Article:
Monday, May 23, 2022

The Australian election

Australia went to the polls on Saturday, and while the preferences are still being counted, clearly voted for a change of government. Unfortunately, this being Australia, this meant swapping one coal-loving, refugee-hating racist for another. Which is perhaps why Labor's primary vote share decreased this election, with voters instead turning to the Greens and "teal" independents promising action on climate change and corruption. And hopefully this will mean some big changes in climate change policy. But it all depends on how those last preferences go, and whether Labor gets a secure majority, or whether it is forced into minority government.

(Australia's unfair electoral system is a big problem here. The ALP got ~33% of the primary vote and is flirting with 50% of the seats. Meanwhile, the Greens got ~12%, and around 2% of the seats. This is what Australians call "fair").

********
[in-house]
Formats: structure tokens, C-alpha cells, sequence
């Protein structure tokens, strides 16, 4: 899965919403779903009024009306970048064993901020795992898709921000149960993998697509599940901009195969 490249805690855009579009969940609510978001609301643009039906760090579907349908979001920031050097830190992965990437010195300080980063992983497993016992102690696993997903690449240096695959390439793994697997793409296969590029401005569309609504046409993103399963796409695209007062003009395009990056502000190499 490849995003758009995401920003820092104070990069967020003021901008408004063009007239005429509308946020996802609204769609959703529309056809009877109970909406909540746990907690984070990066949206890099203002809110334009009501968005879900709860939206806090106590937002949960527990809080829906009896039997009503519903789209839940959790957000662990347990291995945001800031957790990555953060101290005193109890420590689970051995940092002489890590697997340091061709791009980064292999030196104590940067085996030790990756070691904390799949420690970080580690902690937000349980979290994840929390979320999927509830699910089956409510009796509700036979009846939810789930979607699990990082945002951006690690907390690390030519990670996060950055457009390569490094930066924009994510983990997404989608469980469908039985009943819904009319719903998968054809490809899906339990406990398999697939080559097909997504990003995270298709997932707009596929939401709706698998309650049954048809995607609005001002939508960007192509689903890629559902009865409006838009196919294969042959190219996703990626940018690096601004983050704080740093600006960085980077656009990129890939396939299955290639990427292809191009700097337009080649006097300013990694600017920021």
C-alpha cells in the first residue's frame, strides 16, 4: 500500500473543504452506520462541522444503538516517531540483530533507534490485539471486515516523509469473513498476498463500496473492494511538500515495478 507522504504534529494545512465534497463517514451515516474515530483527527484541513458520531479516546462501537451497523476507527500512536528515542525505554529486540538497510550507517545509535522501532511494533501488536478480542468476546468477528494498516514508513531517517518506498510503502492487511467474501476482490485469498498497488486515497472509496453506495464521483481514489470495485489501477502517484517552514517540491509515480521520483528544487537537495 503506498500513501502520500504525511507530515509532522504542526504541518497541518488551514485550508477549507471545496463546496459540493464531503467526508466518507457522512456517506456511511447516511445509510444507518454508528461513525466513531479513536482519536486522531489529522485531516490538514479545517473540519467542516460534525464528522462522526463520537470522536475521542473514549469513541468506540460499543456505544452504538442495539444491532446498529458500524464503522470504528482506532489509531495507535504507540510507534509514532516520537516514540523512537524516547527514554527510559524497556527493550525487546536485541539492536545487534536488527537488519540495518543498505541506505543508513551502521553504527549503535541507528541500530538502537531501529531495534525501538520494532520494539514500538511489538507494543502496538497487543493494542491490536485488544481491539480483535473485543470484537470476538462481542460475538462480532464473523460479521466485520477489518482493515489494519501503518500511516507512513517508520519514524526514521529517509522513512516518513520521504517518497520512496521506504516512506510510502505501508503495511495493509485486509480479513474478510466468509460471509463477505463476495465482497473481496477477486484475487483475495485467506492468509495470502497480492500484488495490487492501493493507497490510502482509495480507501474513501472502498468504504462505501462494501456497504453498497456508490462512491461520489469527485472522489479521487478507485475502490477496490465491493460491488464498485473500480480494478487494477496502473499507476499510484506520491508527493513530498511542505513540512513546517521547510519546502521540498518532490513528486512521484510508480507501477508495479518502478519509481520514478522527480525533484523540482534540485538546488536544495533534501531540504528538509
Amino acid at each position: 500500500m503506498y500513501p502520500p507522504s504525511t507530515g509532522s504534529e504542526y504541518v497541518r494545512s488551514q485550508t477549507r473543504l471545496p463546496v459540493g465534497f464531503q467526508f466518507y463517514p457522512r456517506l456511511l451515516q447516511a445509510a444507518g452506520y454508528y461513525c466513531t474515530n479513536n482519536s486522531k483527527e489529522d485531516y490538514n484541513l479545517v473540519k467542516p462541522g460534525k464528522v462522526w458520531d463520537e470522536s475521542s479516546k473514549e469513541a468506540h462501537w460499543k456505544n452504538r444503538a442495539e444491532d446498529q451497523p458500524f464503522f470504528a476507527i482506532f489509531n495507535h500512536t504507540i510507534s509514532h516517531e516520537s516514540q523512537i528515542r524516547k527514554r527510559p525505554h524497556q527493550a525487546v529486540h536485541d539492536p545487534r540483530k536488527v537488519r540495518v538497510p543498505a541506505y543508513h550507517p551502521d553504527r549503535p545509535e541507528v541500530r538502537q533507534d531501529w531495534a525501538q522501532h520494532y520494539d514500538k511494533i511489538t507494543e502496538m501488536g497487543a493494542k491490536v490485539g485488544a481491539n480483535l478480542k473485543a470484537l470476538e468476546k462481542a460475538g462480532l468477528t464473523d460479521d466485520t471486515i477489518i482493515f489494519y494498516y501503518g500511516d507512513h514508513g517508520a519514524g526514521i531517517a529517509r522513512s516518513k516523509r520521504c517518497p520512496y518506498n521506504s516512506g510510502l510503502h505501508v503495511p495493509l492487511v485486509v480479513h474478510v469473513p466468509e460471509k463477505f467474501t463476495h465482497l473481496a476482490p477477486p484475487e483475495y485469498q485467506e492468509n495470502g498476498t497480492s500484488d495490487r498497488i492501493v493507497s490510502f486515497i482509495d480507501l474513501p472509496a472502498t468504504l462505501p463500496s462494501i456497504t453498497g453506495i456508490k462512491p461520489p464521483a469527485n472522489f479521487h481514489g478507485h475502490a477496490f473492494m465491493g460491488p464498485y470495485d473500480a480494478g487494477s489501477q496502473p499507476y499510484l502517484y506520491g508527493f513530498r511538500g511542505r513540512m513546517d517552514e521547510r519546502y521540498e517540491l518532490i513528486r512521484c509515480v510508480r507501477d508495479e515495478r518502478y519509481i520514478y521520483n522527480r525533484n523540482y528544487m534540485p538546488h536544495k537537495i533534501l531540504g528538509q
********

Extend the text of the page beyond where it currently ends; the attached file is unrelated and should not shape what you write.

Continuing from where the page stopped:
Are there lessons for Aotearoa? Unlike Australia, both our government and our opposition have at least pretended to care about climate change, and there isn't the level of high profile abandonment - going on holiday during the bushfires, ignoring the floods - that has driven public anger about Scott Morrison. Unlike Australia, our politicians take their jobs seriously and understand basic public expectations. We also have a very different political system, which makes independent challenges to MPs unlikely (we haven't had an independent elected since 1943, and the highest-profile recent example - Raf Maji - managed a distant second). But with MMP, if Labour is seen as not performing or being an impediment on climate change, people can and will just switch their vote to the Greens to shift the policy balance, and that seems like something that could happen next year. Underperformance by a future National government doesn't have such an easy outlet, however - which is probably something they rely on.